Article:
That, of course, is the last thing anyone wants to do in that situation. Yet there's no escaping the fact the Nationals have arrived at a moment of desperation.

After mostly cruising through their regular season with few hints of true adversity -- ie. facing a must-win situation -- they'll now arrive at the park on Thursday knowing this could be their final game of the year.

"I believe in this team, I believe in these guys," right fielder Jayson Werth said. "We've been here all year. Over a 162-game season, we were the best team in baseball. And I still feel that way."

The best team in baseball over 162 games, though, isn't always the best team in baseball over a five-game playoff series.

That's a lesson the Nationals hope not to learn over the next 48 hours.

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Why Bryce Harper would be a bargain at $500 million

Why Bryce Harper would be a bargain at $500 million

$500 million.

That number is so hard to wrap your brain around, but it's a number a lot of professional baseball players may soon start seeing on their contracts.

One player who could be the first to see that amount within the next year is Nationals right fielder Bryce Harper.

Harper will become a free agent in 2018 and people are already projecting his market value at close to $500 million, if not more.

Miami Marlins right fielder Giancarlo Stanton signed a contract back in 2014 for 13 years, $325 million, holding the league record.

For Fancy Stats writer Neil Greenberg, $500 million is a bargain for someone of Harper's caliber.

"Harper is every bit as good [as Stanton] but he's also young," Greenberg told the Sports Junkies Friday.

"I mean, we don't see a player that's as good as Harper, that's as young a Harper, hit the market almost ever I want to say. You look at how many years of his prime he has left and then even if you start to give him just the typical aging curb off of that prime, he's probably worth close to 570 million dollars starting from 2019 and going forward ten years. And that includes also the price of free agency going up and other factors."

Harper, who is only 25 years-old, brings more to a team than just talent. He's one of the most recognizable figures in baseball, bringing tremendous marketing opportunities to an organization. Greenberg dove deeper into how that will increase his market value.

"And that's just for the on-the-field product. You talk about all the marketing that's done around Bryce Harper [and] what he does for the game. In my opinion, and based on the numbers that I saw, he's a bargain at $500 million."

Don't we all wish someone would say $500 million is a bargain for us?

After crunching the numbers, the biggest takeaway for Greenberg is the return on investment the Nationals have gotten out of Harper.

"Like if you look at his wins above replacement throughout his career, he's given you 200 million dollars in value for 21 million dollars in cash and he's due what another 26 or 27 million this year. I mean he's already given you an amazing return on investment."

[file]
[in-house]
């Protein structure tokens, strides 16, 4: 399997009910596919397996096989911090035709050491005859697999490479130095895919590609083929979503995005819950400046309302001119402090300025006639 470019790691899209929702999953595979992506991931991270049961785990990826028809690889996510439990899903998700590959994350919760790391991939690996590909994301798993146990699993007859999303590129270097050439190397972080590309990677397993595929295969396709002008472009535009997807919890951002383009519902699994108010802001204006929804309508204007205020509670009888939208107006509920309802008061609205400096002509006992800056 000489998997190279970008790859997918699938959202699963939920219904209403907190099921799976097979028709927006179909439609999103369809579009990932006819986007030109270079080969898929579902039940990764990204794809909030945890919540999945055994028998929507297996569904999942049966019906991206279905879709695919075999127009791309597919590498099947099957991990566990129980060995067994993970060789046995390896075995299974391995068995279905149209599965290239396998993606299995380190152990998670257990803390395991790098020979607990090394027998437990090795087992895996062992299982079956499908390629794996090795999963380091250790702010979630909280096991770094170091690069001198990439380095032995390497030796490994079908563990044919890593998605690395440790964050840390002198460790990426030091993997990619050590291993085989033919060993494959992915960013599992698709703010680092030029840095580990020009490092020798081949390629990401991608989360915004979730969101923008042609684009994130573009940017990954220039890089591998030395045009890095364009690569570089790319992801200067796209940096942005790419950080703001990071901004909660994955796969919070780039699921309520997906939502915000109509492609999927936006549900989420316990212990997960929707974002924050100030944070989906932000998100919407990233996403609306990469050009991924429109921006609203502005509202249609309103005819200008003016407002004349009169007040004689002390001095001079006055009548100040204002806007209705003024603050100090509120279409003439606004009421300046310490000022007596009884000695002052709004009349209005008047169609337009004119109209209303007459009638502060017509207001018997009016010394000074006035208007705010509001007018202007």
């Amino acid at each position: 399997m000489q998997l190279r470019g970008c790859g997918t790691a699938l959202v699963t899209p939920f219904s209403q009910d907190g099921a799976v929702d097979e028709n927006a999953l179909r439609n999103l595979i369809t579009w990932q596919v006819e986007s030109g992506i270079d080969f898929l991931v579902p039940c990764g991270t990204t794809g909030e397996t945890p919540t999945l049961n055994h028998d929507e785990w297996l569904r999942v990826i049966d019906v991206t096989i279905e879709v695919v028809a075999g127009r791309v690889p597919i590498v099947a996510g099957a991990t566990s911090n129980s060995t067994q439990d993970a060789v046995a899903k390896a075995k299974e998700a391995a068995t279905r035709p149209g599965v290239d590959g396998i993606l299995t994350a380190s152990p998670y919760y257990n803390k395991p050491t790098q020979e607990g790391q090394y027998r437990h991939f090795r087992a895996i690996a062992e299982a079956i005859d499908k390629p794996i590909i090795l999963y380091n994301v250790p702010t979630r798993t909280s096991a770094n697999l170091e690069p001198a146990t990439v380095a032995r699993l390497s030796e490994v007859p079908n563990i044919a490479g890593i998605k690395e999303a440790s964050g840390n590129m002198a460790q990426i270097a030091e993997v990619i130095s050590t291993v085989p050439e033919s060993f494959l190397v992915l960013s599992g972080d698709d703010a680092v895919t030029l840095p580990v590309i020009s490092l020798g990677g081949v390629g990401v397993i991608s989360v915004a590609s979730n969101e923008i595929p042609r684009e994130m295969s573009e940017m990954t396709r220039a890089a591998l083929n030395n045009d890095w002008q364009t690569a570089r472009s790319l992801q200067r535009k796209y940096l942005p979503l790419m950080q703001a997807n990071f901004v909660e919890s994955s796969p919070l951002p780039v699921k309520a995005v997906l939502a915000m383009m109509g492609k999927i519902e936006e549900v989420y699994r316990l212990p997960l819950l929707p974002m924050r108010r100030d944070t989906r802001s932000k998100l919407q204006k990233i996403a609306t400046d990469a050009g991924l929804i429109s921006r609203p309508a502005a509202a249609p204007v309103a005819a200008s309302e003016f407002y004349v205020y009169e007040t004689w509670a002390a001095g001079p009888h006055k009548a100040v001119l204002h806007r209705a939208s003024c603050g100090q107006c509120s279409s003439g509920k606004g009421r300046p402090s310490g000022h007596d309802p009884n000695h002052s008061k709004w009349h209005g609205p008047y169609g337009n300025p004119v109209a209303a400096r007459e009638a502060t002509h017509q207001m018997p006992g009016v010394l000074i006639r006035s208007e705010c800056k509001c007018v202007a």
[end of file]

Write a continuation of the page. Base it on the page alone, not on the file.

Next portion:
"So, if you're the Nationals having - benefited from that - you know you have a little bit of, I guess, wiggle room in terms of maybe you're paying a little bit for past performance 'cause, you know, when a player is on arbitration in their early years they don't really get paid that much."

The Nationals still have Harper for one more season and many feel they need to make him an offer sooner than later. Whenever and whoever he gets an offer from, it's going to be a nice pay day for him.

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Nats' Max Scherzer wins second straight NL Cy Young Award

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Nats' Max Scherzer wins second straight NL Cy Young Award

Max Scherzer of the Washington Nationals has coasted to his third Cy Young Award and second straight in the National League.

Scherzer breezed past Los Angeles Dodgers ace Clayton Kershaw, drawing 27 of the 30 first-place votes in balloting by members of the Baseball Writers' Association of America.

The honor was announced Wednesday on MLB Network.

Scherzer earned the NL honor last year with Washington and the 2013 American League prize with Detroit. He became the 10th pitcher with at least three Cy Youngs.

RELATED: WIETERS WILL RETURN TO NATS IN 2018 

Scherzer was 16-6 with a 2.51 ERA and a league-leading 268 strikeouts for the NL East champion Nationals.

Kershaw has already won three NL Cy Youngs, and was the last pitcher to win back-to-back. He was 18-4 with a league-best 2.31 ERA and 202 strikeouts.

Corey Kluber of the Cleveland Indians easily won his second AL Cy Young Award earlier in the day. He got 28 of the 30 first-place votes, with Boston's Chris Sale second and Luis Severino of the New York Yankees third.

Kluber led the majors with a 2.25 ERA and his 18 wins tied for the most in baseball.